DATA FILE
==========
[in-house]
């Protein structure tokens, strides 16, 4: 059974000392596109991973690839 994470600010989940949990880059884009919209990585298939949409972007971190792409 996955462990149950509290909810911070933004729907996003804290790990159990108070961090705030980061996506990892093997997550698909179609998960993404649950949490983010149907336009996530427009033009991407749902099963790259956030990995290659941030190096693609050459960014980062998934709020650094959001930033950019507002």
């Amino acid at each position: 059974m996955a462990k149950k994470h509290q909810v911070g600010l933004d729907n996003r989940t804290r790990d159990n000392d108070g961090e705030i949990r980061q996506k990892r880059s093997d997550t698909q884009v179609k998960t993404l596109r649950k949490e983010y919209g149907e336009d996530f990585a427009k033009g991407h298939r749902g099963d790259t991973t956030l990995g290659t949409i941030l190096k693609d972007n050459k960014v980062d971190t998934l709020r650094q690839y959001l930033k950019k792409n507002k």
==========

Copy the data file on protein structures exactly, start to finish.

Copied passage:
[in-house]
């Protein structure tokens, strides 16, 4: 059974000392596109991973690839 994470600010989940949990880059884009919209990585298939949409972007971190792409 996955462990149950509290909810911070933004729907996003804290790990159990108070961090705030980061996506990892093997997550698909179609998960993404649950949490983010149907336009996530427009033009991407749902099963790259956030990995290659941030190096693609050459960014980062998934709020650094959001930033950019507002």
């Amino acid at each position: 059974m996955a462990k149950k994470h509290q909810v911070g600010l933004d729907n996003r989940t804290r790990d159990n000392d108070g961090e705030i949990r980061q996506k990892r880059s093997d997550t698909q884009v179609k998960t993404l596109r649950k949490e983010y919209g149907e336009d996530f990585a427009k033009g991407h298939r749902g099963d790259t991973t956030l990995g290659t949409i941030l190096k693609d972007n050459k960014v980062d971190t998934l709020r650094q690839y959001l930033k950019k792409n507002k």